Three days after he moved in – the hiatus is not explained – Hazlitt first saw the ‘apparition’ of Sarah Walker. She was a small, ‘delicate-looking’ girl. The engraving on the title-page of the Liber Amoris gives an idea of her face, but is not quite a portrait: it is a version of an Italian miniature which Hazlitt (but not Sarah) thought was ‘like her’. She was dark in colouring but pallid in complexion. Hazlitt rhapsodises on her skin as marble or alabaster, though he later told De Quincey that he had not really liked her ‘look of being somewhat jaded, as if she were unwell, or the freshness of the animal sensibilities gone by’. She is variously glimpsed in a ‘print dress’, a ‘mob-cap’, a ‘loose morning-gown’; he buys her a length of ‘plaid silk’ to make a summer dress; she goes out of an evening ‘shawled and bonneted’ and ‘drest all in her best ruff’. One thing everyone noticed was her strange, gliding walk, which Hazlitt found entrancing but others thought sinister. And then there were her eyes, very dark, which she fixed on you with an intense gaze – ‘one of her set looks’ – into which much could be read or misread. Hazlitt fell victim to them instantly: ‘The first time I ever saw you … you fixed your eyes full upon me as much as to say: Is he caught?’ Again he recanted: her eyes, he later decided, ‘had a poor, slimy, watery look’. Her manner was prim and modest yet somehow disconcerting. She spoke in a ‘pretty, mincing, emphatic way’. Her phrasing, as recorded in the Liber, is wooden and full of clichés. She is ‘little Yes-and-No’. Hazlitt’s emissary ‘Mr F.’ said ‘he thought at first she would not talk, but now he was convinced she could not.’ But she was certainly not uneducated: she owned books and liked going to the theatre. She had read Byron’s Cain, but not Don Juan because ‘her sister said it was impious.’ Jones surmises that her meaningful stares and melting sighs were in part an affectation picked up from romantic novelettes. Her handwriting is a neat, sloping, schoolroom script. It has a cramped, buttoned-up look.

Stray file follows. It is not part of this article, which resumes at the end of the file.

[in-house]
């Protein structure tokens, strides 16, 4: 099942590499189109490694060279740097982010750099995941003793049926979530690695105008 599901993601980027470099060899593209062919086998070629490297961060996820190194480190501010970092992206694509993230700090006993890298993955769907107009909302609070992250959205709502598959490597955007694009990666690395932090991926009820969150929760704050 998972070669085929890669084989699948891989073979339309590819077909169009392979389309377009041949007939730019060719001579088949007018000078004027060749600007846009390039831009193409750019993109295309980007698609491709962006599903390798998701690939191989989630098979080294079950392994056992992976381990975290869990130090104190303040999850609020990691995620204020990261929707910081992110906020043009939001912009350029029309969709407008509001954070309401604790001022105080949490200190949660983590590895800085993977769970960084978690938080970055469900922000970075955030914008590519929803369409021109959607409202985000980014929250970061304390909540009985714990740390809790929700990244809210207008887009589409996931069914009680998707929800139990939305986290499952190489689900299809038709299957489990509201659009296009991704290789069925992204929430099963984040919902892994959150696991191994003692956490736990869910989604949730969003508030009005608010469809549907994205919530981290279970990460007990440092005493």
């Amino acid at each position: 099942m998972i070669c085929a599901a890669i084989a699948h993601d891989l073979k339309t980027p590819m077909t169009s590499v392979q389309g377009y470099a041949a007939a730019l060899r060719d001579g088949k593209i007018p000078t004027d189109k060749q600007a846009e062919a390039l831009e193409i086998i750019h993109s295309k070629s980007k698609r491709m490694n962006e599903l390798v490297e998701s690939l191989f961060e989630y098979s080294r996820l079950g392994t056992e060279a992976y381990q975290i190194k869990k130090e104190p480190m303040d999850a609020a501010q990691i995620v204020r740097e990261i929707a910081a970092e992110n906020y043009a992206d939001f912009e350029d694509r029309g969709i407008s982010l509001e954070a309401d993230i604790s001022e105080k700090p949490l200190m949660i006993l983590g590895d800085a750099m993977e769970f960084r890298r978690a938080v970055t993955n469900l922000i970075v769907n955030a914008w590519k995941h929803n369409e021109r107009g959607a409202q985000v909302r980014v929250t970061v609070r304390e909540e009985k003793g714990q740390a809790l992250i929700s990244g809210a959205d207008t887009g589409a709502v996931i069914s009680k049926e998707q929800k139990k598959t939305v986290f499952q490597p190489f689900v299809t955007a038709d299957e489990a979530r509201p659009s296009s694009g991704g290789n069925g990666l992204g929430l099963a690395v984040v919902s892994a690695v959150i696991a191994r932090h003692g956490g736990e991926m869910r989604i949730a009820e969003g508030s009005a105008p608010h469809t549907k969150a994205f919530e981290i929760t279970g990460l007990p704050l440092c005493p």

Few who passed judgment on her had met her. Mrs Hazlitt had, and said ‘she was as thin and bony as the scrag-end of a neck of mutton,’ but she was hardly impartial. Another who knew her was Hazlitt’s genial friend Bryan Waller Procter, who wrote under the pen-name Barry Cornwall. Some lines in his play Mirandola, performed at Covent Garden in 1821, were modelled on her (or so Hazlitt believed) – ‘With what a waving air she goes/Along the corridor! How like a fawn/Yet statelier.’ Many years later, Procter published a more prosaic reminiscence: